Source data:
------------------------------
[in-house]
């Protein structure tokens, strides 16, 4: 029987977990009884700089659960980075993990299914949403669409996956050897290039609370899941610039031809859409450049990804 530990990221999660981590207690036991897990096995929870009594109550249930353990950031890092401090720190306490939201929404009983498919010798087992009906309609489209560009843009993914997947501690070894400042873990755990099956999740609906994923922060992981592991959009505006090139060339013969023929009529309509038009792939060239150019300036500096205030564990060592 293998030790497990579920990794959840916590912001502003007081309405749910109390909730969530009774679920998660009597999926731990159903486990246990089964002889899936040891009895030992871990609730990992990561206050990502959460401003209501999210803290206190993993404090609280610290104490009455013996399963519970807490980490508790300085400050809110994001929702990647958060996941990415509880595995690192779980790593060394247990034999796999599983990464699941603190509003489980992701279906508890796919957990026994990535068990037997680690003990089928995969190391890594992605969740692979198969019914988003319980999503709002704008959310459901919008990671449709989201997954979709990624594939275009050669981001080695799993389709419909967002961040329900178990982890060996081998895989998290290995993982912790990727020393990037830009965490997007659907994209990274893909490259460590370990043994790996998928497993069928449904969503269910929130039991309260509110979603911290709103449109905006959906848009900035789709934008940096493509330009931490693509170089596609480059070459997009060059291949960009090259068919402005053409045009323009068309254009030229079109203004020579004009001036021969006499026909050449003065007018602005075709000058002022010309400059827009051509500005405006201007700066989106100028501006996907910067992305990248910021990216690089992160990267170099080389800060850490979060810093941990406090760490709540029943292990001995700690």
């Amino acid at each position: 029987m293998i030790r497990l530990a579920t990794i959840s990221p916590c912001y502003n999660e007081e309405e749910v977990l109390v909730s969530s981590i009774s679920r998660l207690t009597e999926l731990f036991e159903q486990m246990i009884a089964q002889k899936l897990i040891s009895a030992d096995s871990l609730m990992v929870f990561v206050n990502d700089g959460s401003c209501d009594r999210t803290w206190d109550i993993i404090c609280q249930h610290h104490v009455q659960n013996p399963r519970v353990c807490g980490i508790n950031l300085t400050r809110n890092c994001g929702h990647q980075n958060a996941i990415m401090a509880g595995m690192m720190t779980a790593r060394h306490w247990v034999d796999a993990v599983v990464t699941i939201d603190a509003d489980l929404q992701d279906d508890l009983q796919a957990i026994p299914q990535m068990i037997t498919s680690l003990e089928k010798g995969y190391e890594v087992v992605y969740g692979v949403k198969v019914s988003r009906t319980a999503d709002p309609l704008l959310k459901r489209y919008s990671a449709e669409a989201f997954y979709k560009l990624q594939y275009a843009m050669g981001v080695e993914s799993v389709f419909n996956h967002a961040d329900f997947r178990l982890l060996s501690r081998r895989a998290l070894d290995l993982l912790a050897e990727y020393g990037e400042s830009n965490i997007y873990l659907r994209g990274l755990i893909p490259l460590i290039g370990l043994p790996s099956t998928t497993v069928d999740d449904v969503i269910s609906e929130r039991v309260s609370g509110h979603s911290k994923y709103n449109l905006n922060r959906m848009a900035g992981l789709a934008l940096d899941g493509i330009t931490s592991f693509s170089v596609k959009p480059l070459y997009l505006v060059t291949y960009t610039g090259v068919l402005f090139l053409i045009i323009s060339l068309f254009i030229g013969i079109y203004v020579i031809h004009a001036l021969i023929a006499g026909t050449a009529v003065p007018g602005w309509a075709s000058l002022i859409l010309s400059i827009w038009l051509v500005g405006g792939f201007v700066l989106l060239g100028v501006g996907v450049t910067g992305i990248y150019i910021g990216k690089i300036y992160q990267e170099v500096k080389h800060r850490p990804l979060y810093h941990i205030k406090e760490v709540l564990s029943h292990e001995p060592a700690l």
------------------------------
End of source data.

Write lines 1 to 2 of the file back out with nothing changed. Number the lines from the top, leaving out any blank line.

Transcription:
[in-house]
């Protein structure tokens, strides 16, 4: 029987977990009884700089659960980075993990299914949403669409996956050897290039609370899941610039031809859409450049990804 530990990221999660981590207690036991897990096995929870009594109550249930353990950031890092401090720190306490939201929404009983498919010798087992009906309609489209560009843009993914997947501690070894400042873990755990099956999740609906994923922060992981592991959009505006090139060339013969023929009529309509038009792939060239150019300036500096205030564990060592 293998030790497990579920990794959840916590912001502003007081309405749910109390909730969530009774679920998660009597999926731990159903486990246990089964002889899936040891009895030992871990609730990992990561206050990502959460401003209501999210803290206190993993404090609280610290104490009455013996399963519970807490980490508790300085400050809110994001929702990647958060996941990415509880595995690192779980790593060394247990034999796999599983990464699941603190509003489980992701279906508890796919957990026994990535068990037997680690003990089928995969190391890594992605969740692979198969019914988003319980999503709002704008959310459901919008990671449709989201997954979709990624594939275009050669981001080695799993389709419909967002961040329900178990982890060996081998895989998290290995993982912790990727020393990037830009965490997007659907994209990274893909490259460590370990043994790996998928497993069928449904969503269910929130039991309260509110979603911290709103449109905006959906848009900035789709934008940096493509330009931490693509170089596609480059070459997009060059291949960009090259068919402005053409045009323009068309254009030229079109203004020579004009001036021969006499026909050449003065007018602005075709000058002022010309400059827009051509500005405006201007700066989106100028501006996907910067992305990248910021990216690089992160990267170099080389800060850490979060810093941990406090760490709540029943292990001995700690």